Stepfamilies can harbor some challenging dynamics. For LGBT stepfamilies the dynamics can include having to address additional challenges such as coming out to the children, the community where you live, and the children’s schools. If the other biological parent is involved, these decisions can become even more delicate. For most children, there may be useful kids books about step parents that they can read, but for children that will be involved in a gay coupling, this may be trickier.
There are also the legal challenges. Now that marriage is an option, you may think that would be the cure-all to your legal rights in the family and as a step parent, but, a second parent adoption may be necessary. If you would like to find out more about step parent adoption, there are many law firms that may be able to help you – such as https://nsfamilylawfirm.com/.
What if you are living together but not married? Some states allow the non-biological parent to seek a second-parent adoption. In other states, however, if you are the non-biological parent and are not married to the biological parent, the only way to secure parental rights is to get married and seek a stepparent adoption.
There is not a set of rules out there on how to make the transition to a family. Each case is unique with issues and histories that need to be acknowledged and worked through.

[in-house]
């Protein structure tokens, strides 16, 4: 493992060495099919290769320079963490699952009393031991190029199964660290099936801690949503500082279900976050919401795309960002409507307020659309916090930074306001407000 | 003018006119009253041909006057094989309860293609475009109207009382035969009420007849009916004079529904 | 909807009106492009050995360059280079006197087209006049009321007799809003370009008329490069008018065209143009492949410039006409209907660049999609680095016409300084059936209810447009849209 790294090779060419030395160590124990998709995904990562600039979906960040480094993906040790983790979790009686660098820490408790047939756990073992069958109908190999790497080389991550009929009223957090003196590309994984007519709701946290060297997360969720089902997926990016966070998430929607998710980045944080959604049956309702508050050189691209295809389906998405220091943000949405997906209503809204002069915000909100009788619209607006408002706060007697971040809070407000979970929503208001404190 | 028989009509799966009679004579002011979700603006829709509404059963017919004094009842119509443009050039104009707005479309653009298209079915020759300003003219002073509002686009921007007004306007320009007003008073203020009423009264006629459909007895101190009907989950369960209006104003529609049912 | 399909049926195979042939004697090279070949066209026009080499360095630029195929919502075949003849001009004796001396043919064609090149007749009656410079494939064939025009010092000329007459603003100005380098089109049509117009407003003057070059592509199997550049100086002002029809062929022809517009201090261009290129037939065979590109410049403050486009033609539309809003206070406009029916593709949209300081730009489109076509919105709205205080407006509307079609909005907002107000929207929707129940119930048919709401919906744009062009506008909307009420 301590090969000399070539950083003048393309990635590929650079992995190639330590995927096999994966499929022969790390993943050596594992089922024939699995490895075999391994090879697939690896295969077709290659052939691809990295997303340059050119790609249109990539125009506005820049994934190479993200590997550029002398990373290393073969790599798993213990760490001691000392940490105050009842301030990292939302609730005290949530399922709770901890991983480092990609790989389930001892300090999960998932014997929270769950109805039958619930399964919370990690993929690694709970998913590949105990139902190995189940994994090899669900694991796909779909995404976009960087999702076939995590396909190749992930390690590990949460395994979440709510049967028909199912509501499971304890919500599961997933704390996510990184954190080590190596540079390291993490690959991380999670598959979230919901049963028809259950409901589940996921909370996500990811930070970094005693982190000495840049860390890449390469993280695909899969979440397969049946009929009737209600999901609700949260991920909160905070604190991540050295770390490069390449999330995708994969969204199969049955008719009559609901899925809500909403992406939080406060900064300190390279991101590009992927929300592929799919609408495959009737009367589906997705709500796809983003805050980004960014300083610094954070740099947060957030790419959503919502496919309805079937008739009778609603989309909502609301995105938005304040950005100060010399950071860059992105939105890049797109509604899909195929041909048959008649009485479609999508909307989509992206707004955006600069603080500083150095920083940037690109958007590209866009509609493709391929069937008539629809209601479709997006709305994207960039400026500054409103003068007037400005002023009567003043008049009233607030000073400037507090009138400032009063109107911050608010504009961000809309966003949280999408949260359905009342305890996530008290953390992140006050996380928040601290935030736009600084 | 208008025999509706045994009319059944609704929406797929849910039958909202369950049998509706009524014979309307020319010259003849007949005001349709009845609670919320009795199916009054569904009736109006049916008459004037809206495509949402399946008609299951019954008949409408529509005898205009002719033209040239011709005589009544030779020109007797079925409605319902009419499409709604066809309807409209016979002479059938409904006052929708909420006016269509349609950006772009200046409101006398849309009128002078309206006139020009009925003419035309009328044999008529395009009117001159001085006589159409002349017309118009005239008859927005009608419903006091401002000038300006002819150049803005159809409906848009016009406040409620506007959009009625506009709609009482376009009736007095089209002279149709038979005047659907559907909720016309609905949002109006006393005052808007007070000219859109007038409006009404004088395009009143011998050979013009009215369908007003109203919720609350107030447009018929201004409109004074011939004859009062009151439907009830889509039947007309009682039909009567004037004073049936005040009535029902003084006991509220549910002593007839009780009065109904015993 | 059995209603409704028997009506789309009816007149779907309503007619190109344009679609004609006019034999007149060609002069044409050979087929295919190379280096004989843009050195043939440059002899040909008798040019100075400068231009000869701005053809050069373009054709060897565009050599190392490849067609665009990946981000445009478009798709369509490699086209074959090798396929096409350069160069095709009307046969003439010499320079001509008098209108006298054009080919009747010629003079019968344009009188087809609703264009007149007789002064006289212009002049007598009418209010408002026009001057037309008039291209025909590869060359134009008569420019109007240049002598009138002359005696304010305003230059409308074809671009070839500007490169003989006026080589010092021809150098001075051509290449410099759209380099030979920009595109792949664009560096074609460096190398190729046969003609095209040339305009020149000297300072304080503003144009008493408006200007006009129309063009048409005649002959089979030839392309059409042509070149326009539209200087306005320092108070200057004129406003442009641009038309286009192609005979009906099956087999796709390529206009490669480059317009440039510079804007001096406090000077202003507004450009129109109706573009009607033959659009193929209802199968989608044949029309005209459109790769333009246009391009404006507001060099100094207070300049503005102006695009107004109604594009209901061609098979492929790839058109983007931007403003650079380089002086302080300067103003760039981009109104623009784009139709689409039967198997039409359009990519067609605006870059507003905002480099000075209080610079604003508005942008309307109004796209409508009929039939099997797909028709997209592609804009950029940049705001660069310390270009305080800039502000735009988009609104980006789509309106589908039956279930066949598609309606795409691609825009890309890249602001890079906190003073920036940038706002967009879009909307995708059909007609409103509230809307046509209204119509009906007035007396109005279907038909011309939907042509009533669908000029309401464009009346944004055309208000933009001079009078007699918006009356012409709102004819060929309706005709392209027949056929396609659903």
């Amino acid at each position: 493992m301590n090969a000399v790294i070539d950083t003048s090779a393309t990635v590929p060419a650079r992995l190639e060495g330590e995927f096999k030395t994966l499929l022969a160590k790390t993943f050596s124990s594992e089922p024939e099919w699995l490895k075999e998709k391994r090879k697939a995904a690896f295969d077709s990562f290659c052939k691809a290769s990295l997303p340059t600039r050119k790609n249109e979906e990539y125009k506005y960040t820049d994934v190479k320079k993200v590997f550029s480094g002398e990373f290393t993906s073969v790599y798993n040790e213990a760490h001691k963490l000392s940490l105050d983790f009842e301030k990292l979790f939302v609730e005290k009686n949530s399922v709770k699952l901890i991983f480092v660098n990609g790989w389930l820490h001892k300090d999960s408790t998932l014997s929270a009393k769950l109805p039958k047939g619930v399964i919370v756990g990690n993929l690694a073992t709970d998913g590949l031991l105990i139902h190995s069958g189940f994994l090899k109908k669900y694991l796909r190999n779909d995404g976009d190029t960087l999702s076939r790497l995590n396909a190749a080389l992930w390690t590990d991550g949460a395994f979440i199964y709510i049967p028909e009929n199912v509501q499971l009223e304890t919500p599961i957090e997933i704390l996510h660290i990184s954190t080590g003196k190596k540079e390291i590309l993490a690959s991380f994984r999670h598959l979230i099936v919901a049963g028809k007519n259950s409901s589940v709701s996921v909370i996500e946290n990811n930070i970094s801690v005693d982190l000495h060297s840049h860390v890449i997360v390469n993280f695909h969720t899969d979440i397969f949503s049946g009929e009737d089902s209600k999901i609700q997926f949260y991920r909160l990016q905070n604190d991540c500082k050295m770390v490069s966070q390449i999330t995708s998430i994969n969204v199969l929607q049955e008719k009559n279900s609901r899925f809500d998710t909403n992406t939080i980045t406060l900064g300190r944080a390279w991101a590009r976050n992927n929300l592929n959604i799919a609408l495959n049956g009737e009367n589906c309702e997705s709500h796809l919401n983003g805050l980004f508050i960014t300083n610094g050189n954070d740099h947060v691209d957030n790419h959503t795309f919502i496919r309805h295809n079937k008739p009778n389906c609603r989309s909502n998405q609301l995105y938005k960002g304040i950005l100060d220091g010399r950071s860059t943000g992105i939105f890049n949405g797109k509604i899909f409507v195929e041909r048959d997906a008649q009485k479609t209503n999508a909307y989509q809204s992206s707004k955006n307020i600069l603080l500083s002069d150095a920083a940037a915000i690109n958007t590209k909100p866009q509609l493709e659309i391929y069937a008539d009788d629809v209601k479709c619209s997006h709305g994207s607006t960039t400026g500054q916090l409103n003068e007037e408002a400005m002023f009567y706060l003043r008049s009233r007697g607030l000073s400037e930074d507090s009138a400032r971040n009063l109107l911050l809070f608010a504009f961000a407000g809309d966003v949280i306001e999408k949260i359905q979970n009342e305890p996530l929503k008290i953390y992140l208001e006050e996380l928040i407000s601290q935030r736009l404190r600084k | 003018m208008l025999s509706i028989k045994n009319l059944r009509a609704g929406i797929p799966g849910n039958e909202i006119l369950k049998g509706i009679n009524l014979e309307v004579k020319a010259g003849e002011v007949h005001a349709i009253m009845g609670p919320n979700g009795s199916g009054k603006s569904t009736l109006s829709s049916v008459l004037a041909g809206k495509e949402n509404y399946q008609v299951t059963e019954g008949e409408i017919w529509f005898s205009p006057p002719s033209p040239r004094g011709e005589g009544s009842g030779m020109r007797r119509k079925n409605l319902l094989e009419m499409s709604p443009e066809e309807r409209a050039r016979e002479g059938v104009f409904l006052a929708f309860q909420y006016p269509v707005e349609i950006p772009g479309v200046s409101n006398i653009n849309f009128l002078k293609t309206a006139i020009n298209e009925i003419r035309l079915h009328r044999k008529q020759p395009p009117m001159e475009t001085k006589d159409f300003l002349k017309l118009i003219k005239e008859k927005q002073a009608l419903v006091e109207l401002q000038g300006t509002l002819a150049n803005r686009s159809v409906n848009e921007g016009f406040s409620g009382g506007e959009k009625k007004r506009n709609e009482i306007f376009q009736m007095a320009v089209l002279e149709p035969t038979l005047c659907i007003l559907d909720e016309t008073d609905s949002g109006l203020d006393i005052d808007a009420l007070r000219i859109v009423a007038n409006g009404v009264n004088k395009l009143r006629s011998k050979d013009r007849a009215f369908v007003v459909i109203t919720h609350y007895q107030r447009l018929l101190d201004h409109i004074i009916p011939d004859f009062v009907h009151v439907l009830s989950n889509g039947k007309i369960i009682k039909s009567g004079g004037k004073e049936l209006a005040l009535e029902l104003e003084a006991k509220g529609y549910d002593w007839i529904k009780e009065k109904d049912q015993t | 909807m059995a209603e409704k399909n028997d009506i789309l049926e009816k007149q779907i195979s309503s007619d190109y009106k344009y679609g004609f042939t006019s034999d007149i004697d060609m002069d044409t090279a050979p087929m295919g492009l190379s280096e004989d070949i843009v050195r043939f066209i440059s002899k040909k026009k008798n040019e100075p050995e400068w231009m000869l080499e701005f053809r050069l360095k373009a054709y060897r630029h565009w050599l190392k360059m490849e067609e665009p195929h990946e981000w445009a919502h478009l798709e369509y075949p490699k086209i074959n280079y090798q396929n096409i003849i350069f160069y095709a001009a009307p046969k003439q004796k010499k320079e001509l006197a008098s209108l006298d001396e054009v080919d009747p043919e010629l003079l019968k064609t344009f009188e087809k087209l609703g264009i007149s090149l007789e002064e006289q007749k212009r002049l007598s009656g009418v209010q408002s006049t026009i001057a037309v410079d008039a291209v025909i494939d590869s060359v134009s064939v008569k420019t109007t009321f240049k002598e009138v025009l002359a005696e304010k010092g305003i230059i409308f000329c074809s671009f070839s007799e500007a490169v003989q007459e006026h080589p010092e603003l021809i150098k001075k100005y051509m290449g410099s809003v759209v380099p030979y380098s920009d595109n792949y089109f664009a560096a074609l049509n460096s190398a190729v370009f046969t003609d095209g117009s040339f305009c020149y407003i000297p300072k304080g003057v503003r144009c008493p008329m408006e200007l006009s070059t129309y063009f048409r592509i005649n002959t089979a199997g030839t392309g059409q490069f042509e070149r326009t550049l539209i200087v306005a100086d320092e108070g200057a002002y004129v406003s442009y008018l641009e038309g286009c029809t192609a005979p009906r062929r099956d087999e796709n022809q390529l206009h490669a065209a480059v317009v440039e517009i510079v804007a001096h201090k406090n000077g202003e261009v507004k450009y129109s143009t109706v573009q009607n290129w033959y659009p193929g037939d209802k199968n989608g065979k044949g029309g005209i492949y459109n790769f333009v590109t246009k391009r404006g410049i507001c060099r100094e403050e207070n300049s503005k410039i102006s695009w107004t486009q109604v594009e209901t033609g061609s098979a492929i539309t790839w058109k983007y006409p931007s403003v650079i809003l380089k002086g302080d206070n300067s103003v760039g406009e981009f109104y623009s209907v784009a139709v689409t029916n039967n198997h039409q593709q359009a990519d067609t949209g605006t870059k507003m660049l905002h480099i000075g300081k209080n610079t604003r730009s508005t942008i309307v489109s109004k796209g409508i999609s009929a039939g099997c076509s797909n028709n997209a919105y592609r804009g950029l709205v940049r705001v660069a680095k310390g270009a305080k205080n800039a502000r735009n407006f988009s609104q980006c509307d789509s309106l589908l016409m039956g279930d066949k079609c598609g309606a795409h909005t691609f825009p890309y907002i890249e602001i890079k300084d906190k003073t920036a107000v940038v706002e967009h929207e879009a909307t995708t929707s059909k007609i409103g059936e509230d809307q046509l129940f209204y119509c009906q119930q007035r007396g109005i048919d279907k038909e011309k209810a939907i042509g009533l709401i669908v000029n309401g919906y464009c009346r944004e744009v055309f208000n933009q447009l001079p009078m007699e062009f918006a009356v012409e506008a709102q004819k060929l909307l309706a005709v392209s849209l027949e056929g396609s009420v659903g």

Here are some suggestions to consider when faced with becoming a stepparent:
- Start slowly. Get to know the child. Plan outings and situations where the child can become familiar with the new relationship. Plan one-on-one time with the child as well as family time together.
- Discuss your partner’s expectations. Understand his/her views on parenting and your role in the family. Make a plan together.
- Discuss together how you need to approach the subject of the “third parent”, how to approach the subject with the child. Make a plan of approach concerning the third parent should he/she still be involved in the child’s life.
- The parent can begin to show how important you are in the family and that you, in no way, diminish the child’s importance to the parent.
- Set boundaries. Discuss the step parent’s role in the family. Require respect.
- Be caring and supportive. Try not to take sides or interfere.
- Save the role of disciplining until the relationships in the family are secure, understood and accepted.
- Talk to others who have successfully experienced transitioning into the step parent role.
According to Kate Kuvalanka, co-chairperson of the Children of Lesbians and Gays Everywhere (COLAGE) Board of Directors, “LGBT stepfamilies . . . exhibit unique strengths during the re-formation of their families as they are not bound by prescribed gender roles and tend to be more creative and flexible when meeting family members’ needs.”
Here are a few websites to visit as you start your journey:
The Stepfamily Foundation
Children of Gays and Lesbians Everywhere (COLAGE)
Freedom to Marry